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Mount Everest Expedition 1953
Along with Edmund Hillary and other climbers, Eric Shipton saw the Western Cwm and the south side of Everest for the first time on the 1951 Mount Everest Reconnaissance Expedition. At last, here was a route to the summit of Everest. However, the British no longer had a monopoly on the mountain, and in 1952 the Nepali authorities gave the Swiss permission to climb Everest. Raymond Lambert made two attempts in both the spring and the autumn and, with Tenzing Norgay at his side, reached the highest point on the mountain to date. The summit, however, remained elusive.
In 1953, under the leadership of John Hunt, the British were given permission to climb Mount Everest. Hunt brilliantly orchestrated the necessary equipment and scientific preparations and, through his belief in teamwork, brought together a band of men who together would attempt this lofty peak. From Kathmandu the team set off for Bhagaon with several tonnes of equipment. After 17 days trekking they reached Thyangboche in Solu Khumbu.
On arrival, Hunt sent small teams off to acclimatize and prepare for the ordeal of climbing Everest. Base Camp was established on April 12, 1953 and thereafter the Khumbu Icefall became an important feature of life in climbing Mount Everest. Ever since, the Icefall has been renowned as one of the most treacherous parts on the attempt of Everest. An ever-shifting river of ice, with huge crevasses and frozen blocks of ice and rock, this monster of nature had to be overcome.
Establishing a route through the Icefall took several days. Thereafter it had to be kept open for a constant succession of men and equipment. The team established nine camps from the Khumbu Glacier, through the Icefall, up the Western Cwm and on to the South Col of Everest. For several weeks Sherpas busily moved supplies ever further up the mountain. By May 21, 1953 Wilfred Noyce and Annullu had reached the South Col, a symbolic and crucial objective. The final objective, however, was the summit. On May 26, 1953, the first assault party comprising Tom Bourdillon and Charles Evans set off for the south summit, using closed-circuit oxygen equipment. At the south summit they realized that they would not be able to reach the summit owing to lack of time. Wearily, they returned to Camp XIII.
On May 28, the second assault party comprising Edmund Hillary and Tenzing Norgay made their bid. Together they set off, establishing Camp IX at 27,900 feet (8503 m) before spending a bitterly cold and desolate night trying to sleep. At 4 a.m., they finally rose and began preparing themselves for the day ahead. Using open-circuit oxygen equipment they departed at 6.30 a.m. Climbing steadily, they reached the south summit at 9 a.m. Onward and upwards into the unknown they persevered. As Hillary stated: “I continued hacking steps along the ridge and then up a few more to the right … to my great delight I realized we were on top of Mount Everest and that the whole world spread out below us”. It was 11.30 a.m. on May 29, 1953. Tenzing Norgay and Edmund Hillary had reached the highest point on the earth.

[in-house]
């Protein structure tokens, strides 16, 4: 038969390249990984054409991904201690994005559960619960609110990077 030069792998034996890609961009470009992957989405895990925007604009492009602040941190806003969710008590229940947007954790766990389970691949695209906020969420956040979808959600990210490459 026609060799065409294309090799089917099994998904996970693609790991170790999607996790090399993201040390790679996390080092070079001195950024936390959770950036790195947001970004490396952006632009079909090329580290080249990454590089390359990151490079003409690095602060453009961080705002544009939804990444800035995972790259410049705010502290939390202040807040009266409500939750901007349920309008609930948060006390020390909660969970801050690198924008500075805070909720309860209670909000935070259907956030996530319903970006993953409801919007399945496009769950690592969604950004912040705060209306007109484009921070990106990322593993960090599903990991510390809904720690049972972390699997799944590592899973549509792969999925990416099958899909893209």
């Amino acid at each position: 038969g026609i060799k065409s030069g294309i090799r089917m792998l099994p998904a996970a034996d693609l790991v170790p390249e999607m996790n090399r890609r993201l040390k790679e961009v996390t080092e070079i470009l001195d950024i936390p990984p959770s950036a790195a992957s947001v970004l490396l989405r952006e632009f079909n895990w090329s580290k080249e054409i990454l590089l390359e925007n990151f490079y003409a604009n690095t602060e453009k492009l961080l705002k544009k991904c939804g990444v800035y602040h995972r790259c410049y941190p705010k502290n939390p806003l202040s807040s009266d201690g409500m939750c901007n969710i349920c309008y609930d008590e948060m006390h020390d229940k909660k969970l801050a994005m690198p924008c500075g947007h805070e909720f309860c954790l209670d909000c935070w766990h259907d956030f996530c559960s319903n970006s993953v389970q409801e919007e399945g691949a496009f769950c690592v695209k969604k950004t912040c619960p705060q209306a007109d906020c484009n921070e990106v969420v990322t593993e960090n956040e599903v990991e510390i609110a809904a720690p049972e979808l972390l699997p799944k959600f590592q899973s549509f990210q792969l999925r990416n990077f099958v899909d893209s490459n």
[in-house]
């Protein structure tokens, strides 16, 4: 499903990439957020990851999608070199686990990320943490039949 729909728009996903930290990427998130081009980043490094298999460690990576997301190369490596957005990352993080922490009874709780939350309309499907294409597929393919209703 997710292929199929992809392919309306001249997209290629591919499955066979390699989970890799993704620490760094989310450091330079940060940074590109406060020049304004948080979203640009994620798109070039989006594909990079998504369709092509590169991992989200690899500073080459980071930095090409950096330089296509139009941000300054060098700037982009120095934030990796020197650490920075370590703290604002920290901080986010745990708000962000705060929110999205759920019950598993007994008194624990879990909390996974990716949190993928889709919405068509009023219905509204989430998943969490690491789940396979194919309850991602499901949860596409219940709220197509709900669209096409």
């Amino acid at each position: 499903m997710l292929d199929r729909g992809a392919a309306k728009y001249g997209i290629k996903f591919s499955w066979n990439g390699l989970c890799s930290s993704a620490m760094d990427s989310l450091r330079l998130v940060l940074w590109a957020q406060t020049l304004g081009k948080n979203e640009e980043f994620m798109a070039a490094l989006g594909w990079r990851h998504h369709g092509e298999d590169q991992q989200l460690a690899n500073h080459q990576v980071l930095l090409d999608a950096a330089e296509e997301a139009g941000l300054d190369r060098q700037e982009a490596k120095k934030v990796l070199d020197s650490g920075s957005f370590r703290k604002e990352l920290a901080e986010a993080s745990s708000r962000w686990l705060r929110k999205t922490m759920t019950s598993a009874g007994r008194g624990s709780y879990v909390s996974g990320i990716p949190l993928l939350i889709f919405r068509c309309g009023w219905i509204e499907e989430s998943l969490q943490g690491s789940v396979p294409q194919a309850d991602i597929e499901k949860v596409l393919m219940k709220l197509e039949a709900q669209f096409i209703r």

Icefall
The dramatic ice formations of the Icefall were just one of the many obstacles that had to be overcome in climbing Mount Everest, which can be seen behind in the distance.
Photo: Edmund Hillary, 1953
  
Khumbu
Meandering through the Khumbu Icefall, Sherpas carrying heavy loads appear as busy ants intent on reaching Camp II.
Photo: George Lowe, 1953
 
 The second assault
The second assault party: Edmund Hillary and Tenzing Norgay check their oxygen equipment before setting off from Camp IV. Note the summit flags wrapped around Tenzing’s ice-axe.
Photo: George Band, 1953
 
Tenzing, summit 
Tenzing Norgay on the summit of Mount Everest at 11.30 a.m. Tenzing waves his ice-axe bearing the flags of Great Britain, Nepal, the United Nations, and India.
Photo: Edmund Hillary, May 29, 1953